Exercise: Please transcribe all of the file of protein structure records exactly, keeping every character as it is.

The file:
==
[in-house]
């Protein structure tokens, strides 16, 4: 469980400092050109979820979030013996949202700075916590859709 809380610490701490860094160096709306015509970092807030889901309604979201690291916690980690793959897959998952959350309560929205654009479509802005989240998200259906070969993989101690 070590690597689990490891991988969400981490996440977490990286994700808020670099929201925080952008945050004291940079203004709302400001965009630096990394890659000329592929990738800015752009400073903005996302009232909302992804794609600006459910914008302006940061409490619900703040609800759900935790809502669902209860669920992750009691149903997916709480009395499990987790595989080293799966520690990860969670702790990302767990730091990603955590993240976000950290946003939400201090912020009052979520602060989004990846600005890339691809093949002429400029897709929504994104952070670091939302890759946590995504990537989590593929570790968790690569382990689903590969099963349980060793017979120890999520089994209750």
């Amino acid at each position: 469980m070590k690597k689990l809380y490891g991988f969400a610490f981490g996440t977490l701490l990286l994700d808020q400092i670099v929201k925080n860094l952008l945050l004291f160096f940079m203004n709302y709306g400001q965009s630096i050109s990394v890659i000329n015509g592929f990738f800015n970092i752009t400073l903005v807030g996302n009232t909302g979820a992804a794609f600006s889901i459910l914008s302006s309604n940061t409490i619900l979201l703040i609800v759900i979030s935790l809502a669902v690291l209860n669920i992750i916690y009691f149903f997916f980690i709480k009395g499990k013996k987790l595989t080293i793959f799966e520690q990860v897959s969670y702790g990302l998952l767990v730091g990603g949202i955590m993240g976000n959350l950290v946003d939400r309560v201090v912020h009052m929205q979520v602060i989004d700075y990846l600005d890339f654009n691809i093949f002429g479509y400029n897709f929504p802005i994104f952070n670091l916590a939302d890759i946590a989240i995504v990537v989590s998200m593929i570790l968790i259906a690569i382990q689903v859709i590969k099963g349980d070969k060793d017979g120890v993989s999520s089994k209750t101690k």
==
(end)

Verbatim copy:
[in-house]
């Protein structure tokens, strides 16, 4: 469980400092050109979820979030013996949202700075916590859709 809380610490701490860094160096709306015509970092807030889901309604979201690291916690980690793959897959998952959350309560929205654009479509802005989240998200259906070969993989101690 070590690597689990490891991988969400981490996440977490990286994700808020670099929201925080952008945050004291940079203004709302400001965009630096990394890659000329592929990738800015752009400073903005996302009232909302992804794609600006459910914008302006940061409490619900703040609800759900935790809502669902209860669920992750009691149903997916709480009395499990987790595989080293799966520690990860969670702790990302767990730091990603955590993240976000950290946003939400201090912020009052979520602060989004990846600005890339691809093949002429400029897709929504994104952070670091939302890759946590995504990537989590593929570790968790690569382990689903590969099963349980060793017979120890999520089994209750």
């Amino acid at each position: 469980m070590k690597k689990l809380y490891g991988f969400a610490f981490g996440t977490l701490l990286l994700d808020q400092i670099v929201k925080n860094l952008l945050l004291f160096f940079m203004n709302y709306g400001q965009s630096i050109s990394v890659i000329n015509g592929f990738f800015n970092i752009t400073l903005v807030g996302n009232t909302g979820a992804a794609f600006s889901i459910l914008s302006s309604n940061t409490i619900l979201l703040i609800v759900i979030s935790l809502a669902v690291l209860n669920i992750i916690y009691f149903f997916f980690i709480k009395g499990k013996k987790l595989t080293i793959f799966e520690q990860v897959s969670y702790g990302l998952l767990v730091g990603g949202i955590m993240g976000n959350l950290v946003d939400r309560v201090v912020h009052m929205q979520v602060i989004d700075y990846l600005d890339f654009n691809i093949f002429g479509y400029n897709f929504p802005i994104f952070n670091l916590a939302d890759i946590a989240i995504v990537v989590s998200m593929i570790l968790i259906a690569i382990q689903v859709i590969k099963g349980d070969k060793d017979g120890v993989s999520s089994k209750t101690k």